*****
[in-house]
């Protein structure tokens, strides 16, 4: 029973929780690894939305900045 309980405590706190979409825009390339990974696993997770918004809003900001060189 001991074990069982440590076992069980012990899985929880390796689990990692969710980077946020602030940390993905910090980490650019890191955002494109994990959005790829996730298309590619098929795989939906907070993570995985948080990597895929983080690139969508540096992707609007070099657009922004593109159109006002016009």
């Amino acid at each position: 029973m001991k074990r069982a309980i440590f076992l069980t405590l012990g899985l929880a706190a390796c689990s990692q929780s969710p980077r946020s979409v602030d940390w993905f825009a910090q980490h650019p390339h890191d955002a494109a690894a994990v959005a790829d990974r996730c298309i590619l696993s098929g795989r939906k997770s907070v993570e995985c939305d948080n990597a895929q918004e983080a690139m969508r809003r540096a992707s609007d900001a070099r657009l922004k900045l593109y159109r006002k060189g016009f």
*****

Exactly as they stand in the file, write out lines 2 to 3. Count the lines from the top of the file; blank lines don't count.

């Protein structure tokens, strides 16, 4: 029973929780690894939305900045 309980405590706190979409825009390339990974696993997770918004809003900001060189 001991074990069982440590076992069980012990899985929880390796689990990692969710980077946020602030940390993905910090980490650019890191955002494109994990959005790829996730298309590619098929795989939906907070993570995985948080990597895929983080690139969508540096992707609007070099657009922004593109159109006002016009």
């Amino acid at each position: 029973m001991k074990r069982a309980i440590f076992l069980t405590l012990g899985l929880a706190a390796c689990s990692q929780s969710p980077r946020s979409v602030d940390w993905f825009a910090q980490h650019p390339h890191d955002a494109a690894a994990v959005a790829d990974r996730c298309i590619l696993s098929g795989r939906k997770s907070v993570e995985c939305d948080n990597a895929q918004e983080a690139m969508r809003r540096a992707s609007d900001a070099r657009l922004k900045l593109y159109r006002k060189g016009f």